“Tell Me Straight” by Dan Keeble

Connie sat up in bed and read the email for the third time.

‘That stupid girl,’ she said.

A nurse paused, saw she was addressing nobody, and continued through the ward. Connie slapped the phone down onto the lilac blanket and pushed her head back into the pillows with an exasperated sigh. Only Mavis could make that sort of screw-up, she thought.  

Mavis had a jazz voice of gold, but had the sense of a jack-ass.  The scatterbrain of the group with too much nervous apologetic energy, and little understanding of technology, had copied Connie into her group email.

Connie wasn’t naive. She knew where her condition was leading, but was angry the doctors had told her sister. She darn well didn’t want it out in the open. Like a final demand for payment, if the envelope remained unopened, the bill didn’t exist. Now she had to face it being public knowledge. But just six months. What do you do in six months when most of it is likely to be in hospital? And what about the group code?

Scrivener Jazz had played together for thirty-two years. The four were unimaginably open and honest with each other. That is how they survived as a group of once-girls. They shared a smile when they played Tell Me Straight, their only chart success. It reminded them they were forever sisters, although only Connie and Mavis were by blood.

Early in their popularity, and hysterically drunk in a hotel bar after a successful late gig, they noisily proclaimed,  No secrets. However painful. No fights over men. All in the open.  No matter how serious. Tell the truth. Whoever it may hurt. No taking offence.  Each declaration was suggested with a raised glass and repeated around the table with laughter. Slurring their words, they tried to repeat them like a court clerk, but descended into childish giggling.  They carried on into the early hours. Ruby honey, your ass looks big in everything. Connie, whoever said you had a fine taste in men, never drank wine. Babs, if you keep taking more handfuls of husbands outta that cookie jar of life, your fist is gonna get stuck in there. Mavis baby, of course there’s a man for you. You just forgot where you left him. They tried to out-cat each other until their sides ached with laughter, and they could no longer keep awake. The practice continued throughout their music career.

Connie wasn’t looking forward to a visit from the girls. They are bound to have seen Mavis’ folly, but how will they deal with it? She clenched her teeth and fists.

Before they went on stage, someone was sure to rustle up a quip. Babs, I hope you don’t handle your man like you handled that sax earlier, because the way you played, he’d go limp on you.  Or, Babs, do something with that dress. It’s jazz, not ragtime. Their unusual bonding relieved the pre-performance tension, and made their music wild. But Connie dreaded how they would manage this situation.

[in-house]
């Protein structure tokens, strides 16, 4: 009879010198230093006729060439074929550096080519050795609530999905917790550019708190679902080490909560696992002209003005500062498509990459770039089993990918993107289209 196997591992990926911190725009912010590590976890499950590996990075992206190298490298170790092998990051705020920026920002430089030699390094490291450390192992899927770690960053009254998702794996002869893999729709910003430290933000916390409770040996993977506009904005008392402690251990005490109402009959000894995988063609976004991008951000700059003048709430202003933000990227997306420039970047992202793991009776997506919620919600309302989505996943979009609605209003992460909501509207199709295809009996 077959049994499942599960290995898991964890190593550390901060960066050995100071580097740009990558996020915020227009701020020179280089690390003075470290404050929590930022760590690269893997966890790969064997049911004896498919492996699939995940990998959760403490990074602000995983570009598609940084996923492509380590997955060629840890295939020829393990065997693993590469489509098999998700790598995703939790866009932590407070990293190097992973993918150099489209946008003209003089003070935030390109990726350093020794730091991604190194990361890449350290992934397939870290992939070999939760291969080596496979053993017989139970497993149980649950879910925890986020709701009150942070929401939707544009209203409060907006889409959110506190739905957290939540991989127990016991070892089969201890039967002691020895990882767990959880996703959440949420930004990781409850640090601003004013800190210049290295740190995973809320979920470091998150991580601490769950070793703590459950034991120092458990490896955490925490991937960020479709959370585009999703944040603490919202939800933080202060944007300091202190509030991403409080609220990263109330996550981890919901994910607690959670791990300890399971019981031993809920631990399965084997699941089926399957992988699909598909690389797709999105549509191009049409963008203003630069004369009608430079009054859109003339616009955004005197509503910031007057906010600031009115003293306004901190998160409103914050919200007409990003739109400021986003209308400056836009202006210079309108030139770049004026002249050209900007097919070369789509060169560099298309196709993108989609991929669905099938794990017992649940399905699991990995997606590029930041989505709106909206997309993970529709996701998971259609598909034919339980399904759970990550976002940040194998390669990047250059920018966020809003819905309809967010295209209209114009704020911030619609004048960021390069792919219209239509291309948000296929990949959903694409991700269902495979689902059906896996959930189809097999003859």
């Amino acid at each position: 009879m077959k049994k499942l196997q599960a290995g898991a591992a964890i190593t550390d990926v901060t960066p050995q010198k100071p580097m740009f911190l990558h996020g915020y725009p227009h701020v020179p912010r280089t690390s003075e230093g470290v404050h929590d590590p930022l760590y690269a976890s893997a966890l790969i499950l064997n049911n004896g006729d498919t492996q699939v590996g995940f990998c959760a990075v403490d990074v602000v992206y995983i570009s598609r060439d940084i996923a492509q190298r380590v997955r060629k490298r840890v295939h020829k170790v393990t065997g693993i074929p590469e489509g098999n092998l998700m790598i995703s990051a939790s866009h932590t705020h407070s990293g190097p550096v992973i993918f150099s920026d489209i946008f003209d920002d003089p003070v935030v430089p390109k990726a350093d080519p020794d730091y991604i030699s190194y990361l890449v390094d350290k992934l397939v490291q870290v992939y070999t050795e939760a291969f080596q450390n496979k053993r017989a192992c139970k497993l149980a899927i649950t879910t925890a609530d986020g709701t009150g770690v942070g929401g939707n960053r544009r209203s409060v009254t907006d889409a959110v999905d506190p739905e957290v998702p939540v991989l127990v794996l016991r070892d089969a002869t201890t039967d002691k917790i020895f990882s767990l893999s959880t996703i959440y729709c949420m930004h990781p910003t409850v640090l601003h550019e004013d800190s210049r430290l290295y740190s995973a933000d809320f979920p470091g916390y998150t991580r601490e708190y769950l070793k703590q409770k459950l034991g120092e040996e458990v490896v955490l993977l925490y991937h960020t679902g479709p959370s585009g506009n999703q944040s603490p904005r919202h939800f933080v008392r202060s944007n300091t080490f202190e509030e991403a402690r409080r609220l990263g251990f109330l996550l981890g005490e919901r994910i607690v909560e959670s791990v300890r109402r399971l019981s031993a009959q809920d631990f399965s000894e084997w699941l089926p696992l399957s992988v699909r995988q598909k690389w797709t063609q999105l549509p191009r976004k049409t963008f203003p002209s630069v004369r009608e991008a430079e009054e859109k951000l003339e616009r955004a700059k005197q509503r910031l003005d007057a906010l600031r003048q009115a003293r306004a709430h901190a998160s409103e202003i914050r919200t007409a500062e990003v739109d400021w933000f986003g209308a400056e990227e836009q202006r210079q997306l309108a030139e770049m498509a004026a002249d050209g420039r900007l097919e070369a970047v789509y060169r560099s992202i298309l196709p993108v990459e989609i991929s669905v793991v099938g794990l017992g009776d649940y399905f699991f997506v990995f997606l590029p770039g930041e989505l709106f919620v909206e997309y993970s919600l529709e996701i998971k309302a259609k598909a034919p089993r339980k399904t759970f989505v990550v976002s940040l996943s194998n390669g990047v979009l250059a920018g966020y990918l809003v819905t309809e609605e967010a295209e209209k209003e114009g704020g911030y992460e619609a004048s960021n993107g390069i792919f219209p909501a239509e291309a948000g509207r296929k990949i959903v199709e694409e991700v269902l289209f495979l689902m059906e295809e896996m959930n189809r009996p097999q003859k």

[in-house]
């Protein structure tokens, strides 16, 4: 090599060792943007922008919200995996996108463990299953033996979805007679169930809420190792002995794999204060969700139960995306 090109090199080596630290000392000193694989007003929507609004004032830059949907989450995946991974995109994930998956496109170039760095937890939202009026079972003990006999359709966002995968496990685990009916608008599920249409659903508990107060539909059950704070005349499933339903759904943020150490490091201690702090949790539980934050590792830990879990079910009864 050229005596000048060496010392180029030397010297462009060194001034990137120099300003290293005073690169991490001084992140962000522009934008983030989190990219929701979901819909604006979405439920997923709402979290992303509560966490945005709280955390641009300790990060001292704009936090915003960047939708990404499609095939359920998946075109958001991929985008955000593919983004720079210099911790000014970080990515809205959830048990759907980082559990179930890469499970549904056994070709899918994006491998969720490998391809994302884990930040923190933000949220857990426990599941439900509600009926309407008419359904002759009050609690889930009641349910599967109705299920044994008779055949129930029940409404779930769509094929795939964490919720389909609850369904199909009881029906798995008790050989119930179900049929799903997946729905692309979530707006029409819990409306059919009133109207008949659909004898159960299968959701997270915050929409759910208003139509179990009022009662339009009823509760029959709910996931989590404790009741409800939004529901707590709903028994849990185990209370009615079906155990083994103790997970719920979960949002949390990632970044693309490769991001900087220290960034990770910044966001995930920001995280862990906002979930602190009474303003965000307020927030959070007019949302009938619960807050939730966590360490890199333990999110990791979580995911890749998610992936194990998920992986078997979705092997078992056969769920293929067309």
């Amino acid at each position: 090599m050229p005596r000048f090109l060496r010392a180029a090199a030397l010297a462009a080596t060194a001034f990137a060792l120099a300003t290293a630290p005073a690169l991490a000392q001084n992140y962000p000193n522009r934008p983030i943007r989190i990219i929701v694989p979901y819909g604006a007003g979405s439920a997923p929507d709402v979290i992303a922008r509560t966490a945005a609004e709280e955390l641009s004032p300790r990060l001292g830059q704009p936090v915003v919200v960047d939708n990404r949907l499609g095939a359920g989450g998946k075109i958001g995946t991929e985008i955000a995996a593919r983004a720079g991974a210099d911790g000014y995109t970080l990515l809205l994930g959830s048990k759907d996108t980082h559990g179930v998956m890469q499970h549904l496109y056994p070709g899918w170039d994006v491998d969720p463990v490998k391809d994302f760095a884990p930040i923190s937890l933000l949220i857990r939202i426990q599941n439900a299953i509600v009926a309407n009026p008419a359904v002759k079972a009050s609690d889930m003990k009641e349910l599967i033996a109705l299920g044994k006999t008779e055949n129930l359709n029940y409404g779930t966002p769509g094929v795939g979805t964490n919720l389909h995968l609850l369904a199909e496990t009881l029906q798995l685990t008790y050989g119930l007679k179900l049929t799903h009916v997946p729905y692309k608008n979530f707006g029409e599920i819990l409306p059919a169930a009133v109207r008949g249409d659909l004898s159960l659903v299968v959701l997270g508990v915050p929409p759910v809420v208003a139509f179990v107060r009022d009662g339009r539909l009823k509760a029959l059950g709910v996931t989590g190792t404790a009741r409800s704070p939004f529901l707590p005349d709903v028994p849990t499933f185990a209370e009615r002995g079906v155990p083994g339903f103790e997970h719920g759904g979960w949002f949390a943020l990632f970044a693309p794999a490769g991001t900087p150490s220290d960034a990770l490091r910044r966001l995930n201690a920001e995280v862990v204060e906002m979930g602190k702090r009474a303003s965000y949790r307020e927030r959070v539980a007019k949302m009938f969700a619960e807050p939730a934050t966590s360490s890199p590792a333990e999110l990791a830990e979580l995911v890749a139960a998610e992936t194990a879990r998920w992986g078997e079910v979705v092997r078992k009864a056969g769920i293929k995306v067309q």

‘Tried telling me flowers weren’t allowed in the ward,’ Ruby said. ‘Used the, do you know who we are routine. That shut her up.’

Nervous laughter met a two-second pause that hung in the air like an hour until Babs jumped in with a lengthy update on her latest husband’s arthritis. Mavis plumped up Connie’s pillows, fussed around the bed covering, and insisted her sister drink some water as the room felt dry.  

They took turns repeating old anecdotes and current news from the industry, ensuring no gaps appeared in the continuous flow of banal chatter, until Connie butted in to stop them.

‘What is happening about the upcoming Lighthouse gig?’

‘Well honey, Ruby said, ‘We’ve been thinking about that, and we might give it a miss. Fee is pretty poor anyway.’

‘No way!’ Connie snapped. ‘That has to go ahead. We owe them. They gave us our first break.’

‘I dunno babe_’ Babs started.

Connie glared at her. 

‘I’m not the only trumpet player in town. I’d rather be de….rather have my teeth pulled than let them down.’

Ruby turned her head to glance at a picture on the wall. Babs fixed a smile while Mavis fiddled with her phone.

More than ever, Connie needed their sharp banter. But when it was time to leave, they each leaned across her bed and hugged her, something they rarely did.

As they made their way to the door in silence and shame for leaving much unsaid, Connie called out.

‘Tell me straight!’

The girls stopped. A moment passed. Only Babs had the composure to turn round.

‘Okay, we’ll do the Lighthouse gig. But you’re gonna have to get your lazy fat ass outta that bed. And there won’t be any of your usual leaving early before the final curtain for a quick sip from that bottle you hide in your purse. Well, not until you have held that last note on your crazy horn for as long as you have breath in your soul.’

Connie let her head drop back into the pillows and laughed loudly, while Babs rejoined the tearful group in the corridor.

Dan Keeble hails from the furthest point East in the UK, and has enjoyed many successes with online and print publications of poetry, short stories, humour, and more serious articles.